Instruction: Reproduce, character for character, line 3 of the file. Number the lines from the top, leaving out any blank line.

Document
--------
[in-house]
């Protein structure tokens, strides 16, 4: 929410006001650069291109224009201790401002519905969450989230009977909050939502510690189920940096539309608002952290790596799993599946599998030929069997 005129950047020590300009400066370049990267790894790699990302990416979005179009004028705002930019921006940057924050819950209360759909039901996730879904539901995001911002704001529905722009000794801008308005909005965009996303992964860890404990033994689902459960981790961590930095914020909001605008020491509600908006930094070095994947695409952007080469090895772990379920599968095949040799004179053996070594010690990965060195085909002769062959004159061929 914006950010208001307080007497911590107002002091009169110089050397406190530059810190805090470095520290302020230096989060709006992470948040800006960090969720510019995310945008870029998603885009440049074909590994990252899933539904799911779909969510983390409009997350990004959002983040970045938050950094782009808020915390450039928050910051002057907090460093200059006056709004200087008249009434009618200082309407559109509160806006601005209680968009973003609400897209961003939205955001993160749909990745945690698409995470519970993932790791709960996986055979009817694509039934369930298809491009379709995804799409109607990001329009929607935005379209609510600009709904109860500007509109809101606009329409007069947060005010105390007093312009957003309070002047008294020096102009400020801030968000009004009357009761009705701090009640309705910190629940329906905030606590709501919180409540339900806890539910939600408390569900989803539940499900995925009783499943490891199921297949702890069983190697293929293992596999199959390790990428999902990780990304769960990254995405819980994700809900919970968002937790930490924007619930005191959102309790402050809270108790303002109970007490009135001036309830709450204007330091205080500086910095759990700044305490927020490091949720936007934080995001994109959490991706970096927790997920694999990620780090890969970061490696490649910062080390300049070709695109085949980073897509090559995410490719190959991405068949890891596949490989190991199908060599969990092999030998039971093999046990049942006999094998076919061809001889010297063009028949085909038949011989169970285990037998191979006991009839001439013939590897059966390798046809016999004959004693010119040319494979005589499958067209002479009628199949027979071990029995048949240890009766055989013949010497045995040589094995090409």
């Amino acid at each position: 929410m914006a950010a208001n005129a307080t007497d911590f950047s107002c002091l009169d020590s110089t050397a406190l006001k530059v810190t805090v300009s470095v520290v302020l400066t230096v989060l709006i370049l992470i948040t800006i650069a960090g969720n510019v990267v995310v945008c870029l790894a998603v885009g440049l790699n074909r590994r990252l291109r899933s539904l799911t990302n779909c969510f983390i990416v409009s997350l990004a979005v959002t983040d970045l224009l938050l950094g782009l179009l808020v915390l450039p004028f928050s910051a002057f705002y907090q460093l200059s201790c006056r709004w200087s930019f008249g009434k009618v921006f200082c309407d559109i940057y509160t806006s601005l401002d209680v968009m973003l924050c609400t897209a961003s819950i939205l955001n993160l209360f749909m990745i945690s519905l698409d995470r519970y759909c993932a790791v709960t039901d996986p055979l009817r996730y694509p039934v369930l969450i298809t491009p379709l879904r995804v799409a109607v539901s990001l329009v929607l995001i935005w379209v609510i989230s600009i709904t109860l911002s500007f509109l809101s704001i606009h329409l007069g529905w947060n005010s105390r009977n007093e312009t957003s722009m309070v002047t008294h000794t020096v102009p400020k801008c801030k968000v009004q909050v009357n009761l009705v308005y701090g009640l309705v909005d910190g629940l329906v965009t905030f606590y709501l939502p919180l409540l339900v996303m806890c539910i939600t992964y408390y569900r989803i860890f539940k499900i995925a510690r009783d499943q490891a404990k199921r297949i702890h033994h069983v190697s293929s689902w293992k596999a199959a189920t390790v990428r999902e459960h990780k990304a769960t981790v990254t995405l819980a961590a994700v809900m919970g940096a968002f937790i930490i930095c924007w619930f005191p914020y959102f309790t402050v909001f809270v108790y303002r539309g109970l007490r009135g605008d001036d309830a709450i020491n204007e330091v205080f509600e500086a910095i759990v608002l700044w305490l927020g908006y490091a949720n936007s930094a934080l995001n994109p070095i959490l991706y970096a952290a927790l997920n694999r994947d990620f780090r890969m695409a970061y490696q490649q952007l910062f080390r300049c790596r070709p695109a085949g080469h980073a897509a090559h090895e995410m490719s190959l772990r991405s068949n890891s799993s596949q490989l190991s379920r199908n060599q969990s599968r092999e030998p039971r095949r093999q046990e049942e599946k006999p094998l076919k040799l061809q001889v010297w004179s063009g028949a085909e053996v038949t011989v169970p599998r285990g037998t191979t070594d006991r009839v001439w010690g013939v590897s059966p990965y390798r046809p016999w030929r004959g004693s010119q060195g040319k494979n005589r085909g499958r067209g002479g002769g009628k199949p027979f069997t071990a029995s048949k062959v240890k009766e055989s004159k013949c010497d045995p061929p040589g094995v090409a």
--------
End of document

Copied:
């Amino acid at each position: 929410m914006a950010a208001n005129a307080t007497d911590f950047s107002c002091l009169d020590s110089t050397a406190l006001k530059v810190t805090v300009s470095v520290v302020l400066t230096v989060l709006i370049l992470i948040t800006i650069a960090g969720n510019v990267v995310v945008c870029l790894a998603v885009g440049l790699n074909r590994r990252l291109r899933s539904l799911t990302n779909c969510f983390i990416v409009s997350l990004a979005v959002t983040d970045l224009l938050l950094g782009l179009l808020v915390l450039p004028f928050s910051a002057f705002y907090q460093l200059s201790c006056r709004w200087s930019f008249g009434k009618v921006f200082c309407d559109i940057y509160t806006s601005l401002d209680v968009m973003l924050c609400t897209a961003s819950i939205l955001n993160l209360f749909m990745i945690s519905l698409d995470r519970y759909c993932a790791v709960t039901d996986p055979l009817r996730y694509p039934v369930l969450i298809t491009p379709l879904r995804v799409a109607v539901s990001l329009v929607l995001i935005w379209v609510i989230s600009i709904t109860l911002s500007f509109l809101s704001i606009h329409l007069g529905w947060n005010s105390r009977n007093e312009t957003s722009m309070v002047t008294h000794t020096v102009p400020k801008c801030k968000v009004q909050v009357n009761l009705v308005y701090g009640l309705v909005d910190g629940l329906v965009t905030f606590y709501l939502p919180l409540l339900v996303m806890c539910i939600t992964y408390y569900r989803i860890f539940k499900i995925a510690r009783d499943q490891a404990k199921r297949i702890h033994h069983v190697s293929s689902w293992k596999a199959a189920t390790v990428r999902e459960h990780k990304a769960t981790v990254t995405l819980a961590a994700v809900m919970g940096a968002f937790i930490i930095c924007w619930f005191p914020y959102f309790t402050v909001f809270v108790y303002r539309g109970l007490r009135g605008d001036d309830a709450i020491n204007e330091v205080f509600e500086a910095i759990v608002l700044w305490l927020g908006y490091a949720n936007s930094a934080l995001n994109p070095i959490l991706y970096a952290a927790l997920n694999r994947d990620f780090r890969m695409a970061y490696q490649q952007l910062f080390r300049c790596r070709p695109a085949g080469h980073a897509a090559h090895e995410m490719s190959l772990r991405s068949n890891s799993s596949q490989l190991s379920r199908n060599q969990s599968r092999e030998p039971r095949r093999q046990e049942e599946k006999p094998l076919k040799l061809q001889v010297w004179s063009g028949a085909e053996v038949t011989v169970p599998r285990g037998t191979t070594d006991r009839v001439w010690g013939v590897s059966p990965y390798r046809p016999w030929r004959g004693s010119q060195g040319k494979n005589r085909g499958r067209g002479g002769g009628k199949p027979f069997t071990a029995s048949k062959v240890k009766e055989s004159k013949c010497d045995p061929p040589g094995v090409a």